Friday 20 March 2015

The BBC and half the story

The headline on the BBC News website is one of those BBC headlines that can, if you come at it unprepared, read like a cryptic crossword clue:
Soldier beheading plan teen jailed 
The Sky News headline, in contrast, makes sense straight away:
Teen Gets 22 Years For Plot To Behead Soldier
Sky publishes the shocking letter Brusthom Ziamini wrote declaring his intention to behead a British soldier. In it, he quotes Surah 2:216: "Jihad holy fighting in Allah's cause is ordained for you Muslims though you dislike it and it may be that you dislike a thing which is good for you..."; he talks of ISIB, "Islamic State of Ireland and Britain"; he writes, "let's kill them, slaughter them and implement Sharia in our lands and kill every gay, every Shia..."; he advises his parents not to mix with Christians, Jews and non-believers...

Sky also quotes his statements to al-Muhajiroun about buying a black flag "to rock it everywhere I go in the Kaffir's face"; how he posted comments on Facebook saying he was "willing to die in the cause of Allah" and that "Sharia law on its way on our streets. We will implement it, it's part of our religion." 

Sky also reports him as saying that "he first became interested in Islam at the age of 15 through rap music and decided to convert again in the months before his arrests".

The BBC article is characteristically much less informative. 

The letter is missing, as are most of the quotes revealing the depth of his religious motivation and its sheer viciousness. There's no mention of the surah; no mention of his hatred for specific groups (gays, Christians, Jews, Shia Muslims); no mention of 'Islamic State of Ireland and Britain'; no rocking of the black flag "in the Kaffir's face; and no mention that his 'support for Sharia law' is for Sharia law on Britain's streets.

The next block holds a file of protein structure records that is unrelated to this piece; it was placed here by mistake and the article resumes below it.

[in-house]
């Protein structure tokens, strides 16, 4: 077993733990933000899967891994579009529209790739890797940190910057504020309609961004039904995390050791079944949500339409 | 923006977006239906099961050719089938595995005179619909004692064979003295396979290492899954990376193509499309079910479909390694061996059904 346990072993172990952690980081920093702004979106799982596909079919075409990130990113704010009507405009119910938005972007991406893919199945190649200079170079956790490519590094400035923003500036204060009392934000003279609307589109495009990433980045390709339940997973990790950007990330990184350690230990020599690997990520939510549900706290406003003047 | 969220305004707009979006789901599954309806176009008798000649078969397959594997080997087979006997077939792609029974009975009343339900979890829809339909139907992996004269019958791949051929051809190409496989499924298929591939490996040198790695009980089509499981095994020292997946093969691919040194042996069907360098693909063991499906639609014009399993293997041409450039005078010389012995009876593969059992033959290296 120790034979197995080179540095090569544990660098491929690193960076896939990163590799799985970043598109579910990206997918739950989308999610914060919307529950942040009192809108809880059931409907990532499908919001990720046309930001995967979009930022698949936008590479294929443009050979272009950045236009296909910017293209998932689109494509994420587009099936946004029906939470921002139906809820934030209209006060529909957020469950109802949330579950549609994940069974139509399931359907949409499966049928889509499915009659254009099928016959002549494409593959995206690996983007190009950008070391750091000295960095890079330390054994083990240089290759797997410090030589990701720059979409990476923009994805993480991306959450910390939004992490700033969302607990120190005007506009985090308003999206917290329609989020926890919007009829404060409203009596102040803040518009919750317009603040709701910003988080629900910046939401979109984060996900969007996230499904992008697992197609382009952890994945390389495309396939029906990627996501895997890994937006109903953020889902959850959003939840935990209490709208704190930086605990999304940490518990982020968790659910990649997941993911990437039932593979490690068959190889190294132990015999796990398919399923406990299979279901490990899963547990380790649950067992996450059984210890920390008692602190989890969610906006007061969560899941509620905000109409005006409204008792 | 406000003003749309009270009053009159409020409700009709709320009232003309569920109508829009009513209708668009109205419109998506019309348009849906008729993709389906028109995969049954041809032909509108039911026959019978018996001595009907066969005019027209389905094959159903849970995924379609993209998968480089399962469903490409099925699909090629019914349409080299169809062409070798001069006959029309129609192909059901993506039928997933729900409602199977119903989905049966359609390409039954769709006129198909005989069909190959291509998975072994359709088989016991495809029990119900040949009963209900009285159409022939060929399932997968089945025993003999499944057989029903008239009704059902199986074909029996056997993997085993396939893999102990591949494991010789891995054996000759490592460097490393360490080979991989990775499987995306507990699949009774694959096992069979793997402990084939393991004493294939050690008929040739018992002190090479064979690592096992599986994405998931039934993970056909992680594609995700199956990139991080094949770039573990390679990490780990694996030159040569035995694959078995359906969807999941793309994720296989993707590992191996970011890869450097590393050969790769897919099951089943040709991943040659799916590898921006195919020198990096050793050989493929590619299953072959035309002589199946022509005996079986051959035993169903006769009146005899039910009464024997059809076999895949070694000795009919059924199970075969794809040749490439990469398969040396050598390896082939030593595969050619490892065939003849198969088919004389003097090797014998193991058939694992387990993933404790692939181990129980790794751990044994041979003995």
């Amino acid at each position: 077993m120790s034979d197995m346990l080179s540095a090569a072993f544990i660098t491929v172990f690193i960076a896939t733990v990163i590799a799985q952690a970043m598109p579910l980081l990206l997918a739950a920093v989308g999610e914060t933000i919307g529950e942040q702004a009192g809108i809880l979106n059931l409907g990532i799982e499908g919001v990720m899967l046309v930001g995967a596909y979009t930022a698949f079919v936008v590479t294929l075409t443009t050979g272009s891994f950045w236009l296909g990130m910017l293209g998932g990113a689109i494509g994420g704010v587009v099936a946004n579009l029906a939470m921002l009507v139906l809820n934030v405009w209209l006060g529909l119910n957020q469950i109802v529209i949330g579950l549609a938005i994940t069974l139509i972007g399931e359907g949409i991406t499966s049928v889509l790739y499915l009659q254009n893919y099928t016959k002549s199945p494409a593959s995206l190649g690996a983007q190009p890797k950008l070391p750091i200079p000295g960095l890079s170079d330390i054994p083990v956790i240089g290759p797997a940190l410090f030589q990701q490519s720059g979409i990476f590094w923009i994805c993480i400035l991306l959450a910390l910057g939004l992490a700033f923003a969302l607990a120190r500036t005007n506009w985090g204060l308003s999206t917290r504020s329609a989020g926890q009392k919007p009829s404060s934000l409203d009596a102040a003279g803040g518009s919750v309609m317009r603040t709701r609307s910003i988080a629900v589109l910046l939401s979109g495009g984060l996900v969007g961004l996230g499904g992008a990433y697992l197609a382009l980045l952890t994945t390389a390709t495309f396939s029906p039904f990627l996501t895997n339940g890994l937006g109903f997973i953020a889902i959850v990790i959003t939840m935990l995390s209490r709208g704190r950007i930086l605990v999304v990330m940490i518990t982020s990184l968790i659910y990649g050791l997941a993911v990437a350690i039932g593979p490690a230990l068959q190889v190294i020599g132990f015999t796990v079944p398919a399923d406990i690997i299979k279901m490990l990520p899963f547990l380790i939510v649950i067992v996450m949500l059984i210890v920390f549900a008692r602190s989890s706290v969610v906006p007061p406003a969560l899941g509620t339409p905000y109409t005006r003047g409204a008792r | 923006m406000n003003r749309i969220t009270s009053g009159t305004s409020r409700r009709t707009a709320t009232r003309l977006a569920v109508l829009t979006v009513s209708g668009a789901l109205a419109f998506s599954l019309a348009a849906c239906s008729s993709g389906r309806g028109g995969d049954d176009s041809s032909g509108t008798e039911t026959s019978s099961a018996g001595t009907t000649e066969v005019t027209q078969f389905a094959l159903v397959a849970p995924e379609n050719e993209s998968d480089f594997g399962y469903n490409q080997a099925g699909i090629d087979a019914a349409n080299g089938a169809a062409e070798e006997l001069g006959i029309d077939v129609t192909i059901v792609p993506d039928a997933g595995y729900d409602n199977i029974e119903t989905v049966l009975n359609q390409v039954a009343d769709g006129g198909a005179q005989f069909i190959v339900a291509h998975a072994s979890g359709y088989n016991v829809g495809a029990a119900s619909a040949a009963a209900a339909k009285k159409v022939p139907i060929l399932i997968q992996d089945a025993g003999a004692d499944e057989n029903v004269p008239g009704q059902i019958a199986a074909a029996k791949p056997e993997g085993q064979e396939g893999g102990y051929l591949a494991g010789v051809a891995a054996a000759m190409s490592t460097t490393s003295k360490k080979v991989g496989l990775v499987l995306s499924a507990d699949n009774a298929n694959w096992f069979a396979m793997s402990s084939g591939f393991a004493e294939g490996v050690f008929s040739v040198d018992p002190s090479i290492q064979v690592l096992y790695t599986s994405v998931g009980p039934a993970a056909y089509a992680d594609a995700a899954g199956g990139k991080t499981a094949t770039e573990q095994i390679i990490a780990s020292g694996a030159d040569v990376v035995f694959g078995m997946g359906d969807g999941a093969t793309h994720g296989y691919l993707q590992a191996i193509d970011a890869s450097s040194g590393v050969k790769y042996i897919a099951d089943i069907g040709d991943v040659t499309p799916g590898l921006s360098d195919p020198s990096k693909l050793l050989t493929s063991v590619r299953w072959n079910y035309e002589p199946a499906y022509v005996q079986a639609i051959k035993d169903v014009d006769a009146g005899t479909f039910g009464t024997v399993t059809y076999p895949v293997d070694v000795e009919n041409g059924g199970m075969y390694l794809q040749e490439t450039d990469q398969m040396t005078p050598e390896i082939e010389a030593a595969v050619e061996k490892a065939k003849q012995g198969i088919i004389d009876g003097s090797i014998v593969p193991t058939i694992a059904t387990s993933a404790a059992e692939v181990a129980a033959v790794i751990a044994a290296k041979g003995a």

Here's a flavour of the BBC's report: 
Ziamani was born in London to Congolese parents and went to school in Peckham. His mother worked as a nursery nurse and his father was a psychiatric nurse. 
The defendant told the court that his parents, who are Jehovah's Witnesses, had found out he was a Muslim only when they had seen pictures of friends in Islamic clothes on his mobile phone.
During the trial, jurors heard how Ziamani had fallen in with members of the extremist organisation al-Muhajiroun, after he was "kicked out" of his home after converting to Islam.
Police say the group played a "major role in influencing and shaping his radical views" and he attended their demonstrations.
The jury heard Mr Ziamani also put posts on Facebook supporting Sharia law and stating he was "willing to die in the cause of Allah".
Poor lad: his parents chucked him out and he fell in with a bad crowd. A classic hard-luck story - except for the bit about him wanting to behead British soldiers. 


  1. The convolutions BBC subs go through to avoid connecting dots in headlines would be funny if not clearly going to a serious problem on what is handed down from above.

    To a long line of impersonal vehicles and buildings that appear to cause mutilation or death all on their own, we now have this.

    Sky describes it; the BBC does all in its power not to. And looks ever more ridiculous in the attempt.

    1. I wish I'd properly got to grip with absolutely nailing this here.